Bit number 2 of data byte D9 particularly indicates whether the receiver module 9 has received sensor data of any kind within a computed first period of time and from which the operational status of the receiver module 9 can be inferred. In other words, if no RF sensor transmissions are received by the microprocessor 34 within a supervised receiver period of 24 hours divided by the number of sensors in the system, the receiver module 9 transmits a logic high (1) condition at bit 2, which identifies a receiver failed status to the system controller 10. The supervised receiver period is established at a minimum time period of two hours and fractional values are rounded up to the next whole number. Preferrably, the receiver supervisory period is set to provide a sufficient number of transmissions to reasonably distinguish receiver failure from sensor transmitter failures. These typically would occur over a time range of 18-30 hours and during which a sample size of 54-90 supervisory events would be received to distinguish a receiver failure. The determination of a receiver failure can be augmented with a separate analysis of the noise present at the receiver module 9, as discussed in more detail below.
Sensor transmissions occur with the detection of alarm or event conditions. Supervisory transmissions are also sent from each sensor transmitter S3 to Sn approximately once every hour or during a second period (e.g. every 60 to 64 minutes) over a 12 hour period. The supervisory transmissions identify the operating condition of the sensor transmitters and are also used to determine the proper operation of the receiver module 9. More of the details to the latter function are discussed below.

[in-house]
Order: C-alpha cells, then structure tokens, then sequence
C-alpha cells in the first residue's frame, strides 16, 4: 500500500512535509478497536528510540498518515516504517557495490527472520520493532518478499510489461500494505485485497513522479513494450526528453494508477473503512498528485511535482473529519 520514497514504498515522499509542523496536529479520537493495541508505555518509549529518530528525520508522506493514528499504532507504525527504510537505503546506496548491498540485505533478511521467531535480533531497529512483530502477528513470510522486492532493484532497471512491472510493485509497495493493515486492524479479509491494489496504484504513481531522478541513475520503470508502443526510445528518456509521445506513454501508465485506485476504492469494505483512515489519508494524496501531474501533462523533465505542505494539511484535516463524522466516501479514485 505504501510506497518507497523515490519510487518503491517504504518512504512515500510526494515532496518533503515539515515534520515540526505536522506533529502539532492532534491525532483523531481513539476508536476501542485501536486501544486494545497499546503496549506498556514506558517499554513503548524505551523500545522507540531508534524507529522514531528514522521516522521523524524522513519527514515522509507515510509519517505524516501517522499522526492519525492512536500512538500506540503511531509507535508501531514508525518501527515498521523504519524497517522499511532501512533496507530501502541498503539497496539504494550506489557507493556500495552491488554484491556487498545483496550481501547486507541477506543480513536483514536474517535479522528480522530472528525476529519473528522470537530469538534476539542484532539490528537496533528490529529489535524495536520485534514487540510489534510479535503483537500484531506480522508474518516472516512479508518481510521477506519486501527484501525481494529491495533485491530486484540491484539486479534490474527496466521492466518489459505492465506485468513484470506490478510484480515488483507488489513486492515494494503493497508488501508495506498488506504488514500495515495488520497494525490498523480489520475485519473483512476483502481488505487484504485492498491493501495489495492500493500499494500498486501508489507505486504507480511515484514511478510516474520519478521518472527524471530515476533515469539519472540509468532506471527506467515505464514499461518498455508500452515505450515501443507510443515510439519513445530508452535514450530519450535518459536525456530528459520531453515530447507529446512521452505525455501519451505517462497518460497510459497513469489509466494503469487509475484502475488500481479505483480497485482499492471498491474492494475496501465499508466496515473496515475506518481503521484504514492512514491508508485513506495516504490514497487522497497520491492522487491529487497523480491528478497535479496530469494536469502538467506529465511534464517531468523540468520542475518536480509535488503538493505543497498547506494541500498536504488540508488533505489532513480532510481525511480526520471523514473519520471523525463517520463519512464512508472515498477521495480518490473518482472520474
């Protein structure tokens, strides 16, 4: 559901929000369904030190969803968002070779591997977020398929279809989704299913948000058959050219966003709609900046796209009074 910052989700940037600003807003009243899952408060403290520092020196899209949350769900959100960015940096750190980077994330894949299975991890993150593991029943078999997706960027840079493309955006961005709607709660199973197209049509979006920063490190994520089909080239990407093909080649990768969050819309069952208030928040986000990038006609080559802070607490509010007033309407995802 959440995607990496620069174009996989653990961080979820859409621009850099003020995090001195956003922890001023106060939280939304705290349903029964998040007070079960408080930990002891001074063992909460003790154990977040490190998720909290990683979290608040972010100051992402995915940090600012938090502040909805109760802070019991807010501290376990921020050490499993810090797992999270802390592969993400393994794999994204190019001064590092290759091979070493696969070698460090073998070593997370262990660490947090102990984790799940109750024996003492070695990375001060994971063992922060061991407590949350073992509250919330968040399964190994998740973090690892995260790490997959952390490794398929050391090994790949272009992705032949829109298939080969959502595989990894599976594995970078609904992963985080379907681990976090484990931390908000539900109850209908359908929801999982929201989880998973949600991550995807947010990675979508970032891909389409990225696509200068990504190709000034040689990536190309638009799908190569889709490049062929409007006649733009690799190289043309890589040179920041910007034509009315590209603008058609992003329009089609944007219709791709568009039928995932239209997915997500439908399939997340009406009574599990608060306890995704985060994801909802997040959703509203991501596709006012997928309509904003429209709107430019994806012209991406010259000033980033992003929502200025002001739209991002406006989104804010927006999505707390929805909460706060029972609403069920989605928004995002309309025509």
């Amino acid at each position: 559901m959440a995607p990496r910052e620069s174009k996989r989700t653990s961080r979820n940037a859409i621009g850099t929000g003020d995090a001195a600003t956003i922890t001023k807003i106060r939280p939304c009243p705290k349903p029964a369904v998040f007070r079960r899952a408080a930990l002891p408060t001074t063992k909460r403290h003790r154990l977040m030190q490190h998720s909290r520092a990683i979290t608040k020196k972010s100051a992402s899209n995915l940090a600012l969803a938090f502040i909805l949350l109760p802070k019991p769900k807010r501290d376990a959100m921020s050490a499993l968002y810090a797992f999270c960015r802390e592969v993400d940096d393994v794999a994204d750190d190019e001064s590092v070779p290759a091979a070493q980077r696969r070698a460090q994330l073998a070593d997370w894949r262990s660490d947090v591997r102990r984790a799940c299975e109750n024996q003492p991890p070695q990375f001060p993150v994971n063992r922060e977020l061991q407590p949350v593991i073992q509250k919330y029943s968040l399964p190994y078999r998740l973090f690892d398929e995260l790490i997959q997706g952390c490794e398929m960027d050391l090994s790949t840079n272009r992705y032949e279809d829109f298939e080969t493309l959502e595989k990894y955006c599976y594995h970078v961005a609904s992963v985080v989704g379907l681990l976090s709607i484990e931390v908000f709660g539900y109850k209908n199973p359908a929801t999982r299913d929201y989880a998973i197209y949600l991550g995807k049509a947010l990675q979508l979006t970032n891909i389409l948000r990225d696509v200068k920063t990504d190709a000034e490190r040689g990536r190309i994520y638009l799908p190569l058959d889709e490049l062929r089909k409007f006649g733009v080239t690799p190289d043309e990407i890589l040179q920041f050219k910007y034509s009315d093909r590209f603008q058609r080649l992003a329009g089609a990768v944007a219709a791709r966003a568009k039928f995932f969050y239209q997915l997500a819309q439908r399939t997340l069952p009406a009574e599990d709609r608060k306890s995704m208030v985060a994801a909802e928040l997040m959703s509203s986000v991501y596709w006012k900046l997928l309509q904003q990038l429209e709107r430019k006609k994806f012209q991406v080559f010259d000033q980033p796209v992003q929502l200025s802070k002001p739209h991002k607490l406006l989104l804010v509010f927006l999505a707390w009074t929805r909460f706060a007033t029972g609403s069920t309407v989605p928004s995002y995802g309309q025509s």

The determination of whether bit 2 of D9 needs to be set is made by the microprocessor 34. A receiver supervisory timer is maintained, separate from a number of sensor supervisory timers, and reset each time any RF sensor transmission is received by the microprocessor 34. Although shown as discrete timers, the sensor and receiver supervisory timers are maintained in the microprocessor 34. If no RF sensor transmissions are received within the receiver supervisory time period, bit 2 is set and transmitted to the system controller 10. With the next status transmission to the central station 4, the receiver failed status is transmitted to the central station 4 for analysis. The receiver failure information might induce central station personnel to transmit a message to another location, such as an off site guard service to check the system and receiver module 9, or possibly to converse with personnel at the site via the audio controller 8, if present in the system.